Up to the mid 1990s the Australian Rugby Union (ARU) had not threatened Aussie rules and rugby leagues domination of the gate take for top level Australian winter sport. Then came the rugby leagues stumbles. The cat fight for media control through News Corp's super league. Player off-field misbehaviour at last being found unacceptable. The allegations of corruption. The Australian Rugby League's mixed results in spreading their game beyond its club's geographic heartland including its failed first Gold Coast move. And the clubs' own financial mis-endeavours (Bulldogs and others). Aussie rules strategic moves were for some fans just as painful but perhaps more successful.
The ARU, always backed by the well to do in New South Wales, took its opportunity to make its game more accessible. World Cup success and founding of the tri-nation super 12 gave Australian's upper crust the opportunity for regular international sporting holidays and world class competition for the masses in Canberra, Sydney and Brisbane. However, the attractions of the top level detracted from the interest in the local club competition where the gate take faded.
Unlike other sports, the inter-change between countries is limited for union players. So for around two thirds of super matches fans can cheer their team and their country. Things were going well. Brisbane recognised that coaching was its critical area to improve to make the top four and it focused on enticing recently deposed national team coach Eddie Jones.
Success encouraged the sport of CEOs to expand from 12 to 14 super teams. In South Africa and New Zealand, where union is the number one winter sport, filling another team may not be a huge challenge. But Australia's decision to spread to Aussie Rules obsessed Perth, albeit with its large ex-British population, would stretch the game.
Perth had few local players. Drawing players from the successful Canberra and Sydney teams would prove expensive, and therefore had to focus on quality. For the rest of the pack, young relatively lowly paid Brisbane based players would be targeted. Queensland Reds were caught with their eyes, and expectations, on a new coach and had the depth in its side robbed. This came at the time the Reds were completing their risky move from its own 20,000 seat Ballymore ground to the more expensive Land Park - that required 20,000 patrons to breakeven.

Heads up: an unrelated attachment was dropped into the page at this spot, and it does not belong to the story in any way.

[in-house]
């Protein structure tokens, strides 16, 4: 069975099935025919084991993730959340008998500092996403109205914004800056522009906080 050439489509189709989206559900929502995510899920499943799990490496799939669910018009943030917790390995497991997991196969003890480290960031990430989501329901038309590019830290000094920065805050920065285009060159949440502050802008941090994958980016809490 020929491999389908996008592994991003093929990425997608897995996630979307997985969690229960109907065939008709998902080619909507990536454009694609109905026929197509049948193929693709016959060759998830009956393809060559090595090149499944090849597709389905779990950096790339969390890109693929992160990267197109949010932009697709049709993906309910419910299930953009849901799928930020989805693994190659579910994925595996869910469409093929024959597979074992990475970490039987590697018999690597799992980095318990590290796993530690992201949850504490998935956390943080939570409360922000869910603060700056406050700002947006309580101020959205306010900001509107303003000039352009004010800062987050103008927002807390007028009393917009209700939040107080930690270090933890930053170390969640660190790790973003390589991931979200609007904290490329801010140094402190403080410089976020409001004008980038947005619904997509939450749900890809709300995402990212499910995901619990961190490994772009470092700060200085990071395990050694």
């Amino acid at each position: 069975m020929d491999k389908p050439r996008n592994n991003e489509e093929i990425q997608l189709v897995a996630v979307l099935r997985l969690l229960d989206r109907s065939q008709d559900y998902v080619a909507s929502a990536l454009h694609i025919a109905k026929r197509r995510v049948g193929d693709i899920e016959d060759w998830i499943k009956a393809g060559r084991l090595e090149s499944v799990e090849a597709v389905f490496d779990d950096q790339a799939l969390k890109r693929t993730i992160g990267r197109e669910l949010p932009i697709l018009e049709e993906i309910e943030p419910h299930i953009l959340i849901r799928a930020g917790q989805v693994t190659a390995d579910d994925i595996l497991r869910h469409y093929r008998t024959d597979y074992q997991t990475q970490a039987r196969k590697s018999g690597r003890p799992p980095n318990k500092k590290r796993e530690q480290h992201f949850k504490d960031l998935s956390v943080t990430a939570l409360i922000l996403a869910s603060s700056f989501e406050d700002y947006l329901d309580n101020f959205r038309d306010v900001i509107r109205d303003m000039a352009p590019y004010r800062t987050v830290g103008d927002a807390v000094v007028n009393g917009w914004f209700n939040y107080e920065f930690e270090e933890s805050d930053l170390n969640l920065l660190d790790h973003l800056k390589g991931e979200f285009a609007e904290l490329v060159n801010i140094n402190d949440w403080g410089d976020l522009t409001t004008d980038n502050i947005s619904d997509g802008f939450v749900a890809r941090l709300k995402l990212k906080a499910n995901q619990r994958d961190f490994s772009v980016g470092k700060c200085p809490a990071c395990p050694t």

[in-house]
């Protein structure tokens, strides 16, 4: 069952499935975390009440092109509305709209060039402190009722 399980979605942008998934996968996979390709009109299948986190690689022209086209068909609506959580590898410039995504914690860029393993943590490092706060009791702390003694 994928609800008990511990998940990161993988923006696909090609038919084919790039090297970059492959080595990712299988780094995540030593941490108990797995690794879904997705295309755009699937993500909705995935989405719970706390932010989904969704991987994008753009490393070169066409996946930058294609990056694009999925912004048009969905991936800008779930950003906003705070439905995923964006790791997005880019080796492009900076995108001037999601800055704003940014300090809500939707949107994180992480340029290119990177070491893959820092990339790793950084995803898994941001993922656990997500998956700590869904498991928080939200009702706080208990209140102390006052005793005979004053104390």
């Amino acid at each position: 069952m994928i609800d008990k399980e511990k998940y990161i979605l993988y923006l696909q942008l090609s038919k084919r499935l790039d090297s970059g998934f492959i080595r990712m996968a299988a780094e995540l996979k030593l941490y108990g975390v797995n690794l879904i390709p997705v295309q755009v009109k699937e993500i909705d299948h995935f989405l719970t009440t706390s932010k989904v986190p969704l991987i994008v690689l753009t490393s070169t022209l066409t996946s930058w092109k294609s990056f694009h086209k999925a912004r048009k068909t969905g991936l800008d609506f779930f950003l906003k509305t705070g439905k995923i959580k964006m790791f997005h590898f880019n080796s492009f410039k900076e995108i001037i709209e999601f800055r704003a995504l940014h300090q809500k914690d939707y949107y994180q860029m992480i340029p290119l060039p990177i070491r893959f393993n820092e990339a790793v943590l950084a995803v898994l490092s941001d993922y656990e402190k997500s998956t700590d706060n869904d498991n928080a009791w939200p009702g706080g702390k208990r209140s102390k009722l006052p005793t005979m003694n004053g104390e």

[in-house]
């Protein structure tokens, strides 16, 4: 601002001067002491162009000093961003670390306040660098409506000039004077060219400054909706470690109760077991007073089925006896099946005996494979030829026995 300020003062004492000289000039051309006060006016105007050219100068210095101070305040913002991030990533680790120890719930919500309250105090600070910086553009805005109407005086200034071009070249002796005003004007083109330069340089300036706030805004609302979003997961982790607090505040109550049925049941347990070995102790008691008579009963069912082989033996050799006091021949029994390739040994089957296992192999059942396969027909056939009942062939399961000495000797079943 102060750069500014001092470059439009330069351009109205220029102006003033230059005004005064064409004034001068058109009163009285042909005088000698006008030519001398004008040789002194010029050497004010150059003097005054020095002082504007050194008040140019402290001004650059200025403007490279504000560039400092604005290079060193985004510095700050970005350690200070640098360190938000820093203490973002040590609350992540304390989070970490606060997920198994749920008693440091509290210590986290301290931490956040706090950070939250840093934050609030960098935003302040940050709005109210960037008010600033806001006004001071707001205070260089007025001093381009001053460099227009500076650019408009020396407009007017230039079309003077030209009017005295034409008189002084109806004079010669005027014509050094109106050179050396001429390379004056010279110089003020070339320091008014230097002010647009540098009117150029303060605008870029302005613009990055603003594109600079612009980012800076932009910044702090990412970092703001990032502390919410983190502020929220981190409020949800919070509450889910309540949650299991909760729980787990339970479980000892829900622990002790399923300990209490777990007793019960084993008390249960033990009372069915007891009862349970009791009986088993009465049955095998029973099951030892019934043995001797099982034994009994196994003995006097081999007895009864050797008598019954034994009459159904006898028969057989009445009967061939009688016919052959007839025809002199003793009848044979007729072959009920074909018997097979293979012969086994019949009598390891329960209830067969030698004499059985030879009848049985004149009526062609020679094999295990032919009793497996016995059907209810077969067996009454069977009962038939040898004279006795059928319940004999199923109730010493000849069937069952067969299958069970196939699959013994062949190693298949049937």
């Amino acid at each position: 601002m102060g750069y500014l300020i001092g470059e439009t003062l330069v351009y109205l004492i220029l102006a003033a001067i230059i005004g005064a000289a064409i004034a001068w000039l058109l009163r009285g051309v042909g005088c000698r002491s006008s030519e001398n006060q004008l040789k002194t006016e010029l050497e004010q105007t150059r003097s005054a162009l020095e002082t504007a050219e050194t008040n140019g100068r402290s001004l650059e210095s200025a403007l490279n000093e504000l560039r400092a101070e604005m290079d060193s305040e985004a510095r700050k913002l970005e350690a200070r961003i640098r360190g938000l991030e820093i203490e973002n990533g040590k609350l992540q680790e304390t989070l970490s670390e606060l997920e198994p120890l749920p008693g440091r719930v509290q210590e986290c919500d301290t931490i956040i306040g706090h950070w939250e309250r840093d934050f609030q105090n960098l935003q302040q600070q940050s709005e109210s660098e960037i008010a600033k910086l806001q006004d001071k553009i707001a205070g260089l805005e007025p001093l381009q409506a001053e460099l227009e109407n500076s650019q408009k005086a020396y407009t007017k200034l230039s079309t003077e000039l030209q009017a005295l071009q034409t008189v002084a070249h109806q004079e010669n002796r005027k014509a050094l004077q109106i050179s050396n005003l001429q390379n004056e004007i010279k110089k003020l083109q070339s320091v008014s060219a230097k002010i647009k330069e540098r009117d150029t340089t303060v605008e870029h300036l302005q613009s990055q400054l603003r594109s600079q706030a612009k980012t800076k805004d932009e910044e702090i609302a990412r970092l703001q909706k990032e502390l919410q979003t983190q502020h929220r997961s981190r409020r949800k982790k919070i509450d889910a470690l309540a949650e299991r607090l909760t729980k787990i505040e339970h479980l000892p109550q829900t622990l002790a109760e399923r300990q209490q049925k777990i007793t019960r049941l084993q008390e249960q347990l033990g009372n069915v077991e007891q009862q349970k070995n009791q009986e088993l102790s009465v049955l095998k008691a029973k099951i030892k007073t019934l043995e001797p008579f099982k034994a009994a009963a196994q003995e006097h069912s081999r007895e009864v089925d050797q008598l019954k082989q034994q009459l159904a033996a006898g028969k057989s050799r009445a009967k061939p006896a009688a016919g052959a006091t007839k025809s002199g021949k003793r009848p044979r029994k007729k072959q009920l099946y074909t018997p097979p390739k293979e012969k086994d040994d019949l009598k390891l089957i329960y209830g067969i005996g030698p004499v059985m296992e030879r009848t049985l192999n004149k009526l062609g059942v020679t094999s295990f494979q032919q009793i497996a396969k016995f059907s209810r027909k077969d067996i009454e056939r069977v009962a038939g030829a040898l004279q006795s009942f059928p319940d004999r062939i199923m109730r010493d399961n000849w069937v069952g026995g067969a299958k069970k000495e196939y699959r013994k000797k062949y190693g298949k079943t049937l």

Overall for Australian union, the early route was to buy players from rugby league. But it takes a unique player to successfully cross-over mid career, and many players have used offers as an opportunity to go back to their home club and ask for more (Joey for one). Rugby league also rightly saw losing its stars as a foundamental threat. And now the league players that did make the move are being tempted back as rugby league lifts its game and wins its fans and corporate dollars back from union.
Last year, in the Western Force's first year, both sides paid the price. The Force looked inexperienced and the Reds lacked depth. The super league impact on the local competition appears to have limited the new stars coming through. And four teams look too many for Australian union. This year the Reds have lost game after game, their pack looks injury prone and crowd numbers at home have fallen to a loss making 17,000. Its ability to buy new players next year looks challenged. As their squad matures, the Force are fairing better. However, no Australian side looks likely to make the top 4. The introduction of the fourth team has forced up player prices, particularly for the small number of Australian game winners, and weakened teams. Then poor performances in the tough super 14 international competition has turned the crowds off.
Thus clubs have been weakened before taking the next step, poaching from New Zealand, South Africa, England, South America and the European clubs. And in union, few want to play for the enemy.
I feel sure Frank Lowy foresaw these lessons when he limited the A-League to 8 teams.